The Czech Republic Struggles with Water Shortage Despite Average Rainfall

The Czech Republic is experiencing a water shortage, despite receiving average rainfall in 2022. While the overall amount of precipitation has remained consistent with previous years, the frequency and intensity of rainfall have changed. This, coupled with rising temperatures due to climate change, has resulted in water disappearing from the landscape faster than desired.

According to the Index of Prosperity, a joint project by Czech bank Česká spořitelna, the data portal Europe in Data, and research agency IPSOS, the Czech Republic is the worst in the European Union at managing water. “While there is no single indicator that could measure and compare this, we can say that drought has persisted since 2015, especially in groundwater,” confirmed Jan Danhelka, director of hydrology at the Czech Hydrometeorological Institute.

Despite average rainfall of 634mm, which represents 93% of the long-term average, June and September had more rain than average, while March had just 35% of its normal rainfall. Nonetheless, the Czech Republic will continue to face drought this year.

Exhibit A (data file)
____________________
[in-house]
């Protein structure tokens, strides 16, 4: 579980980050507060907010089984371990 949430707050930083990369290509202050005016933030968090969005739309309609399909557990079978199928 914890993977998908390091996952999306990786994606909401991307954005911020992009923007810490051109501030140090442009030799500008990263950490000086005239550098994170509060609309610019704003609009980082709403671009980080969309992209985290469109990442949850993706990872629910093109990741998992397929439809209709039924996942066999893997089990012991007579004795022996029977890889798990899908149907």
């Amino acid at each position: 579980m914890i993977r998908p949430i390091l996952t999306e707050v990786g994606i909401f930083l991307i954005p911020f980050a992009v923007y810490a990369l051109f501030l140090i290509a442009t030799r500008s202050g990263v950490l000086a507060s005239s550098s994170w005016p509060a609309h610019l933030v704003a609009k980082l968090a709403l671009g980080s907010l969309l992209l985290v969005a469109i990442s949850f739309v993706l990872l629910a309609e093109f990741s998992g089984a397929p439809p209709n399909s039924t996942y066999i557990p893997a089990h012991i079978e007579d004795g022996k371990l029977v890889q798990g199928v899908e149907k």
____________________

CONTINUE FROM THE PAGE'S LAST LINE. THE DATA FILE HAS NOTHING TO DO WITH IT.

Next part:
The primary reason for the lack of water in the landscape is climate change, increasing the average annual air temperature. While the rise of a few tenths of a degree per year may not seem significant on a city terrace or in a suburban garden, it has important implications. “The amount of precipitation has remained more or less the same in long-term observations, but the temperature has demonstrably risen, which ultimately negatively affects water reserves because nature simply consumes more water at higher temperatures,” explained Professor Miroslav Trnka of Mendel University.

Statistics from the Czech Hydrometeorological Institute showed that 2022 was another year of above-average temperatures, ranking as the fifth warmest year since 1961. The average annual air temperature was 9.2°C, 0.9°C higher than the 1991-2020 normal. To combat the water shortage, the Czech government plans to introduce water-saving measures, such as increasing water prices and introducing regulations for industry and agriculture.